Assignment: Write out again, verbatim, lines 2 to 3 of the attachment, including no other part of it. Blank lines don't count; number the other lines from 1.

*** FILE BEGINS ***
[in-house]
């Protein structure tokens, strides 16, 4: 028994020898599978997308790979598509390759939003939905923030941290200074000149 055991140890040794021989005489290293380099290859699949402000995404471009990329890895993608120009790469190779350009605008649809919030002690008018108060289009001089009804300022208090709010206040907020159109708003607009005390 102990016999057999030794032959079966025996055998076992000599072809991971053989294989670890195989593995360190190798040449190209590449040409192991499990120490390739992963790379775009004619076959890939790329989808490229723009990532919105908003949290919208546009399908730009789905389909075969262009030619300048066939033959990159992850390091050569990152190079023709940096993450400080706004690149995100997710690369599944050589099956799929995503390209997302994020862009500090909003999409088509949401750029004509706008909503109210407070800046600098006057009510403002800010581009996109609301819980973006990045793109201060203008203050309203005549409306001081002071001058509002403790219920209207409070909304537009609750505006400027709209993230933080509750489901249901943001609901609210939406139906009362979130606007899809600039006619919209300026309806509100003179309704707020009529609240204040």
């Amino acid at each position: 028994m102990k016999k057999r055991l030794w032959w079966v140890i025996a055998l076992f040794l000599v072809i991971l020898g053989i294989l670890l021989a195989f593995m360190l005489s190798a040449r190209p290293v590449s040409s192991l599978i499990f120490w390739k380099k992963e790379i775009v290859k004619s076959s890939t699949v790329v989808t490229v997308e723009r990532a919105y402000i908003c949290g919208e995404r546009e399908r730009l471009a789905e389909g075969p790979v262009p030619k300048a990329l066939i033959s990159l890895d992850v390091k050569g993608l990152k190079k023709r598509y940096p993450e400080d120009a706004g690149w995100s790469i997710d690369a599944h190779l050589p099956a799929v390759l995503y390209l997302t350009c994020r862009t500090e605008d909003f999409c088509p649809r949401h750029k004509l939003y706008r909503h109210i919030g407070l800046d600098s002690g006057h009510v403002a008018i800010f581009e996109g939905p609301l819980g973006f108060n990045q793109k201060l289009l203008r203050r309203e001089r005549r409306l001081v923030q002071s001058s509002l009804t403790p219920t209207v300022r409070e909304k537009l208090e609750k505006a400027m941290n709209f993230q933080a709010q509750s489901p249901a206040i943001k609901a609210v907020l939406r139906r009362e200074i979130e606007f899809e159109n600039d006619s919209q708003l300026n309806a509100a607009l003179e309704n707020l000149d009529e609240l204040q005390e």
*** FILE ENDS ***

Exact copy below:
């Protein structure tokens, strides 16, 4: 028994020898599978997308790979598509390759939003939905923030941290200074000149 055991140890040794021989005489290293380099290859699949402000995404471009990329890895993608120009790469190779350009605008649809919030002690008018108060289009001089009804300022208090709010206040907020159109708003607009005390 102990016999057999030794032959079966025996055998076992000599072809991971053989294989670890195989593995360190190798040449190209590449040409192991499990120490390739992963790379775009004619076959890939790329989808490229723009990532919105908003949290919208546009399908730009789905389909075969262009030619300048066939033959990159992850390091050569990152190079023709940096993450400080706004690149995100997710690369599944050589099956799929995503390209997302994020862009500090909003999409088509949401750029004509706008909503109210407070800046600098006057009510403002800010581009996109609301819980973006990045793109201060203008203050309203005549409306001081002071001058509002403790219920209207409070909304537009609750505006400027709209993230933080509750489901249901943001609901609210939406139906009362979130606007899809600039006619919209300026309806509100003179309704707020009529609240204040």
């Amino acid at each position: 028994m102990k016999k057999r055991l030794w032959w079966v140890i025996a055998l076992f040794l000599v072809i991971l020898g053989i294989l670890l021989a195989f593995m360190l005489s190798a040449r190209p290293v590449s040409s192991l599978i499990f120490w390739k380099k992963e790379i775009v290859k004619s076959s890939t699949v790329v989808t490229v997308e723009r990532a919105y402000i908003c949290g919208e995404r546009e399908r730009l471009a789905e389909g075969p790979v262009p030619k300048a990329l066939i033959s990159l890895d992850v390091k050569g993608l990152k190079k023709r598509y940096p993450e400080d120009a706004g690149w995100s790469i997710d690369a599944h190779l050589p099956a799929v390759l995503y390209l997302t350009c994020r862009t500090e605008d909003f999409c088509p649809r949401h750029k004509l939003y706008r909503h109210i919030g407070l800046d600098s002690g006057h009510v403002a008018i800010f581009e996109g939905p609301l819980g973006f108060n990045q793109k201060l289009l203008r203050r309203e001089r005549r409306l001081v923030q002071s001058s509002l009804t403790p219920t209207v300022r409070e909304k537009l208090e609750k505006a400027m941290n709209f993230q933080a709010q509750s489901p249901a206040i943001k609901a609210v907020l939406r139906r009362e200074i979130e606007f899809e159109n600039d006619s919209q708003l300026n309806a509100a607009l003179e309704n707020l000149d009529e609240l204040q005390e």